Increased sensitivity of Treg cells from patients with PBC to low dose IL-12 drives their differentiation into IFN-γ secreting cells
Research output: Contribution to journal › Article
Colleges, School and Institutes
- Institute of Immunology & Immunotherapy, College of Medical & Dental Sciences, University of Birmingham, Birmingham B15 2TT, UK
- Weiss School of Natural Sciences, Rice University, Houston, Texas
- University of Cambridge
- Newcastle University
- Institute of Inflammation and Ageing, University of Birmingham, England, UK.
- NIHR Birmingham Biomedical Research Centre, University of Birmingham and University Hospitals Birmingham NHS Foundation Trust
- Institute of Immunology and Immunotherapy, University of Birmingham, Birmingham B15 2TT, United Kingdom.
- Toronto Centre for Liver Disease, University Health Network, University of Toronto
IL-12 is a pro-inflammatory cytokine that induces the production of interferon-γ (IFNγ) and favours the differentiation of T helper 1 (Th1) cells. In the presence of IL-12 human Treg cells acquire a Th1-like phenotype with reduced suppressive activity in vitro. Primary biliary cholangitis (PBC) is an autoimmune cholestatic liver disease characterised by high Th1 and Th17 infiltrating cells, reduced frequencies of Treg cells, and a genetic association with IL-12 signalling. Herein, we sought to evaluate the IL-12 signalling pathway in PBC pathology, by studying human samples from patients with PBC, alongside those with primary Sjögren’s syndrome (pSS)(autoimmune disease with IL-12 signalling gene association), primary sclerosing cholangitis (PSC) (cholestatic liver disease without IL-12 gene association) and healthy individuals. Our data revealed that TLR stimulation of PBC (n=17) and pSSmonocytes (n=6) resulted in significant induction of IL12A mRNA (p<0.05, p<0.01, respectively) compared to PSC monocytes (n=13) and at similar levels to HC monocytes (n=8). PSC monocytes expressed significantly less IL-12p70 (108pg/ml, mean) and IL-23 (358pg/ml) compared to HC (458pg/ml and 951pg/ml, respectively) (p<0.01, p<0.05). Treg cells from patients with PBC (n=16) and pSS (n=3) but not PSC (n=10) and HC (n=8) responded to low dose (10ng/ml) IL-12 stimulation by significant upregulation of IFNγ (55 and 186pg/ml, respectively) compared to PSC Treg cells (6pg/ml)(p<0.05). This effect was mediated by the rapid and strong phosphorylation of STAT4 on Treg cells from patients with PBC and pSS (p<0.05) but not PSC and HC. In the liver of patients with PBC (n=7) a significantly higher proportion of IL-12Rβ2+Tregs (16% on average) was detected (p<0.05) compared to other liver disease controls (5%)(n=18) which also showed ex vivo high IFNG and TBET expression. CONCLUSION: Our data show an increased sensitivity of PBC and pSS Treg cells to low dose IL-12 stimulation, providing ongoing support for the importance of the IL12-IL-12Rβ2-STAT4 pathway on Treg cells in disease pathogenesis and potentially treatment.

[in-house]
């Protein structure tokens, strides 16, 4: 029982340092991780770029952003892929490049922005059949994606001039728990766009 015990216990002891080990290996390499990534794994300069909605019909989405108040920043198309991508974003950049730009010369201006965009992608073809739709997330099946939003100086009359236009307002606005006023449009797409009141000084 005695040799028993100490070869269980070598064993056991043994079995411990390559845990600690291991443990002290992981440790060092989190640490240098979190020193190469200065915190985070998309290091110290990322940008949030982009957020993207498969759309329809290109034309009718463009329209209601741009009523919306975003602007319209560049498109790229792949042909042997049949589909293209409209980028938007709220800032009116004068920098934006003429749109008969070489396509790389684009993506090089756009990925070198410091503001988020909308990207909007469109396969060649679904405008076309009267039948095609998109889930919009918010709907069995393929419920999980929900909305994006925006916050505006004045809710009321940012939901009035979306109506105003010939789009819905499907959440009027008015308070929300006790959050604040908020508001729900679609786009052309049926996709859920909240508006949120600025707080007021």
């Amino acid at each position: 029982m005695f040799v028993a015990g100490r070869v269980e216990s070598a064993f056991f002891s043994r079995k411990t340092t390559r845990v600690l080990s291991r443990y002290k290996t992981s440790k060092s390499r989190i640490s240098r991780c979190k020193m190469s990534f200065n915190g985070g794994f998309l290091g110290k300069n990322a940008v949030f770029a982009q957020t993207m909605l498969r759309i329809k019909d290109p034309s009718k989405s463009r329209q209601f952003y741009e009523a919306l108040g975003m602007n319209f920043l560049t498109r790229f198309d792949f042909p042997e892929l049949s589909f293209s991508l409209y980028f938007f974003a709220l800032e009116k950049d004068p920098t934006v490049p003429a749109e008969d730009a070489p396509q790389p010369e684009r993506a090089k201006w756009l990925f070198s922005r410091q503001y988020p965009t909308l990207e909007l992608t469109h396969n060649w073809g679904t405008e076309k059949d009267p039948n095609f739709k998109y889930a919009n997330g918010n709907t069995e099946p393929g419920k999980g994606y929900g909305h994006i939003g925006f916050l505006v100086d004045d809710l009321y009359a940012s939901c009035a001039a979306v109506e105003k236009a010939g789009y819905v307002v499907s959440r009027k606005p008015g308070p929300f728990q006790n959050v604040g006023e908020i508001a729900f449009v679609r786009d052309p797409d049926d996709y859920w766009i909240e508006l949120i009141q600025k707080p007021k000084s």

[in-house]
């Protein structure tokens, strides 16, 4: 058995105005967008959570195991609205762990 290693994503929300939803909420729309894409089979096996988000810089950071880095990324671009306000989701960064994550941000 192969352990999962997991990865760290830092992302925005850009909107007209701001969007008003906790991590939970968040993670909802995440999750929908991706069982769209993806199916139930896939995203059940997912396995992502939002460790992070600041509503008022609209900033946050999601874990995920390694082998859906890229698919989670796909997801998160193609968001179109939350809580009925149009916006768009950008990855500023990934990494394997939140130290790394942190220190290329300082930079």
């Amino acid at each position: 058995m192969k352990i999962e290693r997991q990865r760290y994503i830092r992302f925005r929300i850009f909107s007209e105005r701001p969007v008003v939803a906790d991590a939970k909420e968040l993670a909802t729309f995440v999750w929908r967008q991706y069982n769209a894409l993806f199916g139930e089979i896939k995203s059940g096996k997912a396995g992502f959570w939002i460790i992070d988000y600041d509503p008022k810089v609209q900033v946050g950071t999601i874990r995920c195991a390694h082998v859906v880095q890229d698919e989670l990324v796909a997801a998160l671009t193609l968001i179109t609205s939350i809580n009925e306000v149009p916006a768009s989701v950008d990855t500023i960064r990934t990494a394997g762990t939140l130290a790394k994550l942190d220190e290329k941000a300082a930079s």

Address for correspondence: Professor G M Hirschfield, Toronto Centre for Liver Disease Toronto General Hospital 9EB-226 University Health Network Toronto, ON, Canada Email: email@example.com Note also that Evaggalia Liaskou is soon to go onto maternity leave in case there are any queries regarding this publication.
|Journal||Journal of Autoimmunity|
|Early online date||14 Aug 2018|
|Publication status||Published - Nov 2018|
- Primary biliary cholangitis, primary sclerosing cholangitis, primary Sjögren’s syndrome, autoimmunity, T regulatory cells, Th1 cells